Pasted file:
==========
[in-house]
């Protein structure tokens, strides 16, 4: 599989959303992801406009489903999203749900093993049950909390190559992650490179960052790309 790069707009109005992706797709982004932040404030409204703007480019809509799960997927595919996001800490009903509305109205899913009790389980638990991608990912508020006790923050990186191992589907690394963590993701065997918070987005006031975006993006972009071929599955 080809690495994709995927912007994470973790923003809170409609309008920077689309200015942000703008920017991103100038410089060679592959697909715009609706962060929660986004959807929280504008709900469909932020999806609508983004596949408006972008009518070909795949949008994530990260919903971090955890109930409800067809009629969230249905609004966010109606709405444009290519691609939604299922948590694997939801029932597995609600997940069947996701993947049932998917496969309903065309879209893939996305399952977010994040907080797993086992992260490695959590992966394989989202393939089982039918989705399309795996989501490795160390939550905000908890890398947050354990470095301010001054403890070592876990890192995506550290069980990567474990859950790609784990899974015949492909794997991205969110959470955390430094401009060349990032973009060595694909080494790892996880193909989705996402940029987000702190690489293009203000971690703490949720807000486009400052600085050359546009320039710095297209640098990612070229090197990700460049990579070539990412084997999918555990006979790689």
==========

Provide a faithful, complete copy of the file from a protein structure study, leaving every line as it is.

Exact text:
[in-house]
């Protein structure tokens, strides 16, 4: 599989959303992801406009489903999203749900093993049950909390190559992650490179960052790309 790069707009109005992706797709982004932040404030409204703007480019809509799960997927595919996001800490009903509305109205899913009790389980638990991608990912508020006790923050990186191992589907690394963590993701065997918070987005006031975006993006972009071929599955 080809690495994709995927912007994470973790923003809170409609309008920077689309200015942000703008920017991103100038410089060679592959697909715009609706962060929660986004959807929280504008709900469909932020999806609508983004596949408006972008009518070909795949949008994530990260919903971090955890109930409800067809009629969230249905609004966010109606709405444009290519691609939604299922948590694997939801029932597995609600997940069947996701993947049932998917496969309903065309879209893939996305399952977010994040907080797993086992992260490695959590992966394989989202393939089982039918989705399309795996989501490795160390939550905000908890890398947050354990470095301010001054403890070592876990890192995506550290069980990567474990859950790609784990899974015949492909794997991205969110959470955390430094401009060349990032973009060595694909080494790892996880193909989705996402940029987000702190690489293009203000971690703490949720807000486009400052600085050359546009320039710095297209640098990612070229090197990700460049990579070539990412084997999918555990006979790689």